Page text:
Mini-mental state examination (MMSE)

The MMSE measures different areas of cognitive functioning: orientation, registration, attention, arithmetic, memory, and language. The score to be achieved ranges from 0 to 30 points, with higher scores representing better cognitive performance. Scores of 23 or lower indicate dementia [24]. Reliability is α = .82 [25].

Montreal cognitive assessment (MoCa)

The MoCa is a psychometric test that is used to identify MCI. It consists of more difficult items than the MMSE. Scores of 0 to 30 can be achieved, with higher scores standing for better cognitive performance. Scores of 22 or lower indicate MCI. Reliability is α = .83 [26].

Resource utilization in dementia (RUD)

The RUD is the world’s most widely used questionnaire for collecting data on the use of resources by people with dementia. For the present study, the RUD was important for determining which community health services were being used. The community health services requested by the RUD included: nursing courses, a counseling center for relatives, a self-help group for relatives, home care services, care groups, “meals on wheels”, temporary institutional respite care, an outpatient nursing service, domestic help, and other services [27]. Possible answers were “yes” and “no”. Services that did not fit into any of the categories were summarized under “other services,” which included, for example, a medical call button or tandem holidays. With the information from “other services,” we expanded the list to include preventive care and non-drug treatments (e.g., physiotherapy, occupational therapy, or speech therapy).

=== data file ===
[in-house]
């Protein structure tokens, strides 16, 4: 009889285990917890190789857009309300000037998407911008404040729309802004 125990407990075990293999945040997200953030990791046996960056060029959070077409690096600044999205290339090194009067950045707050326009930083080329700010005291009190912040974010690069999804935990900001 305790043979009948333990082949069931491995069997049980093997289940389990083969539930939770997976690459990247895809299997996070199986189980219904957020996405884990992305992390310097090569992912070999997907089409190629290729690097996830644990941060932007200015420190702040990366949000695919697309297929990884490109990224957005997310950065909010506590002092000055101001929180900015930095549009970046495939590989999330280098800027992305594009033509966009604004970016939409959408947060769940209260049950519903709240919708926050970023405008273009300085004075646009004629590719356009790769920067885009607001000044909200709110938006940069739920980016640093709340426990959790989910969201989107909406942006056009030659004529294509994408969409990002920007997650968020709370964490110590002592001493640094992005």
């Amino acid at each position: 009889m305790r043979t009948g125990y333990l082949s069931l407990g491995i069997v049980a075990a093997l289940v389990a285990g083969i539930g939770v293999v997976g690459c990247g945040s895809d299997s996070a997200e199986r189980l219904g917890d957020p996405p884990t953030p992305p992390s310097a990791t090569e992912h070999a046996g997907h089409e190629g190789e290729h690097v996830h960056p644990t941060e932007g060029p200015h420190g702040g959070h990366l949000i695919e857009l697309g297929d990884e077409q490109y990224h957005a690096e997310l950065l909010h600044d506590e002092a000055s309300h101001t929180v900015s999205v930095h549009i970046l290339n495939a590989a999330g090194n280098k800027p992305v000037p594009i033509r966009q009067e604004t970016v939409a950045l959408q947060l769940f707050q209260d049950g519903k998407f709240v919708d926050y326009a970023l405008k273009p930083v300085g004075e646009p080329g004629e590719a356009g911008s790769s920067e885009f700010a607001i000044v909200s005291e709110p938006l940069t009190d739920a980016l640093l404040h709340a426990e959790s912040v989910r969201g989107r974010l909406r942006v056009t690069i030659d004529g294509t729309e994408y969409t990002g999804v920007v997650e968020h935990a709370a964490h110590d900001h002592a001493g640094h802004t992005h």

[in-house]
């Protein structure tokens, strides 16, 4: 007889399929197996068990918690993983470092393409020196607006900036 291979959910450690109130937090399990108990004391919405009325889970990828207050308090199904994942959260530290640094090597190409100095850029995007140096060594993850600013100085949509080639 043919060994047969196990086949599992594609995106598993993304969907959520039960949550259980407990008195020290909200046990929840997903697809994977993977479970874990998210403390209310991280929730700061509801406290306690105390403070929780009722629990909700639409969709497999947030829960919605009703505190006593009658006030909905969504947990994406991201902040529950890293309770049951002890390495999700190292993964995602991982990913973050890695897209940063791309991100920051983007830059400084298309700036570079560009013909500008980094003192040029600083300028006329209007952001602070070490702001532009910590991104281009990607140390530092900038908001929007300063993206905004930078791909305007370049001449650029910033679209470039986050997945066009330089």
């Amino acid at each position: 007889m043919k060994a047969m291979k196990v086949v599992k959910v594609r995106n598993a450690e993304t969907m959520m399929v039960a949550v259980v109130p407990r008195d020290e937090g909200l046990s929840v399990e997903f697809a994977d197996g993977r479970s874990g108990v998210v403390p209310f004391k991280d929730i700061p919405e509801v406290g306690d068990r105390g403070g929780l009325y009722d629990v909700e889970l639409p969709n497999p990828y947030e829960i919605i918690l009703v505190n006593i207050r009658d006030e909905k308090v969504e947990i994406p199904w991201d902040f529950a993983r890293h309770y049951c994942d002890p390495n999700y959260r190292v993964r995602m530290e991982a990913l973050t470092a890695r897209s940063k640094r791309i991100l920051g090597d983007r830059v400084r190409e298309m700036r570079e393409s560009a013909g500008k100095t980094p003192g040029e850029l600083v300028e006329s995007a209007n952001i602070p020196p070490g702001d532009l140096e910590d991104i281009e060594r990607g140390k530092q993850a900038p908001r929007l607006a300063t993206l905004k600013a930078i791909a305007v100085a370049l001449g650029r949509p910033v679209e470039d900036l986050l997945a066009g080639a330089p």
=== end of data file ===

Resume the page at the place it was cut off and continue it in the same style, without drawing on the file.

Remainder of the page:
Burden scale for family caregivers - short version (BSFC-s)